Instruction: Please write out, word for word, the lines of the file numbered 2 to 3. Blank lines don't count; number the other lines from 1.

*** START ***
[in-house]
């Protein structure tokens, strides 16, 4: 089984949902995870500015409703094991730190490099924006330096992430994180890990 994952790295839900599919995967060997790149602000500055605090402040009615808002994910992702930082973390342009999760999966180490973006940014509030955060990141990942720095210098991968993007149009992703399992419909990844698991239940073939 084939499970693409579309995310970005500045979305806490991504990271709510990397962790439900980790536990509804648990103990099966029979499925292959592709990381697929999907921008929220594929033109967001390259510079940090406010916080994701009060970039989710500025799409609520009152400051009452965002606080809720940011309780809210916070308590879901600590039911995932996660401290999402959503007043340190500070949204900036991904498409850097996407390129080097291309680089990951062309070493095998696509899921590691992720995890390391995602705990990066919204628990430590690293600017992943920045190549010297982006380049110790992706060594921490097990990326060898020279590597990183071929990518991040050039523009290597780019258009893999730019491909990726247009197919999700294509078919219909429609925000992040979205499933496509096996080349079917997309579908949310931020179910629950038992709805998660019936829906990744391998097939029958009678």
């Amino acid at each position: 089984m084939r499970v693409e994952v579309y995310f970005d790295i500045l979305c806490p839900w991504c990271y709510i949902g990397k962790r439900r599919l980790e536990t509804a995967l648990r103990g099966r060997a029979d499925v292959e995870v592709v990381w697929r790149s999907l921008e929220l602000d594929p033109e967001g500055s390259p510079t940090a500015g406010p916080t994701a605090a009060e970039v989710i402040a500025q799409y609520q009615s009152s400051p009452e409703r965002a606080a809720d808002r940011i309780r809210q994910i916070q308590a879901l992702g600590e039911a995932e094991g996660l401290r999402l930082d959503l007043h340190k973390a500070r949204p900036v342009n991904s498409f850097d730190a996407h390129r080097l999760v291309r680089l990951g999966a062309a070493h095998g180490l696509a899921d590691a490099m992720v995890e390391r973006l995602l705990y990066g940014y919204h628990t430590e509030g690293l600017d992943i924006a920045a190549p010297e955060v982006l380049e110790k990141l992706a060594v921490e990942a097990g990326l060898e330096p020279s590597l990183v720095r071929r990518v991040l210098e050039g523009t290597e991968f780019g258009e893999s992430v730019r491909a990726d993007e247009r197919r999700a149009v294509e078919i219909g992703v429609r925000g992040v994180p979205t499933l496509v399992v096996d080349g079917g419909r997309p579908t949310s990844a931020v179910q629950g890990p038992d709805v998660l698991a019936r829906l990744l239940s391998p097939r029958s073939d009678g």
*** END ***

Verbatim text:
């Protein structure tokens, strides 16, 4: 089984949902995870500015409703094991730190490099924006330096992430994180890990 994952790295839900599919995967060997790149602000500055605090402040009615808002994910992702930082973390342009999760999966180490973006940014509030955060990141990942720095210098991968993007149009992703399992419909990844698991239940073939 084939499970693409579309995310970005500045979305806490991504990271709510990397962790439900980790536990509804648990103990099966029979499925292959592709990381697929999907921008929220594929033109967001390259510079940090406010916080994701009060970039989710500025799409609520009152400051009452965002606080809720940011309780809210916070308590879901600590039911995932996660401290999402959503007043340190500070949204900036991904498409850097996407390129080097291309680089990951062309070493095998696509899921590691992720995890390391995602705990990066919204628990430590690293600017992943920045190549010297982006380049110790992706060594921490097990990326060898020279590597990183071929990518991040050039523009290597780019258009893999730019491909990726247009197919999700294509078919219909429609925000992040979205499933496509096996080349079917997309579908949310931020179910629950038992709805998660019936829906990744391998097939029958009678």
């Amino acid at each position: 089984m084939r499970v693409e994952v579309y995310f970005d790295i500045l979305c806490p839900w991504c990271y709510i949902g990397k962790r439900r599919l980790e536990t509804a995967l648990r103990g099966r060997a029979d499925v292959e995870v592709v990381w697929r790149s999907l921008e929220l602000d594929p033109e967001g500055s390259p510079t940090a500015g406010p916080t994701a605090a009060e970039v989710i402040a500025q799409y609520q009615s009152s400051p009452e409703r965002a606080a809720d808002r940011i309780r809210q994910i916070q308590a879901l992702g600590e039911a995932e094991g996660l401290r999402l930082d959503l007043h340190k973390a500070r949204p900036v342009n991904s498409f850097d730190a996407h390129r080097l999760v291309r680089l990951g999966a062309a070493h095998g180490l696509a899921d590691a490099m992720v995890e390391r973006l995602l705990y990066g940014y919204h628990t430590e509030g690293l600017d992943i924006a920045a190549p010297e955060v982006l380049e110790k990141l992706a060594v921490e990942a097990g990326l060898e330096p020279s590597l990183v720095r071929r990518v991040l210098e050039g523009t290597e991968f780019g258009e893999s992430v730019r491909a990726d993007e247009r197919r999700a149009v294509e078919i219909g992703v429609r925000g992040v994180p979205t499933l496509v399992v096996d080349g079917g419909r997309p579908t949310s990844a931020v179910q629950g890990p038992d709805v998660l698991a019936r829906l990744l239940s391998p097939r029958s073939d009678g």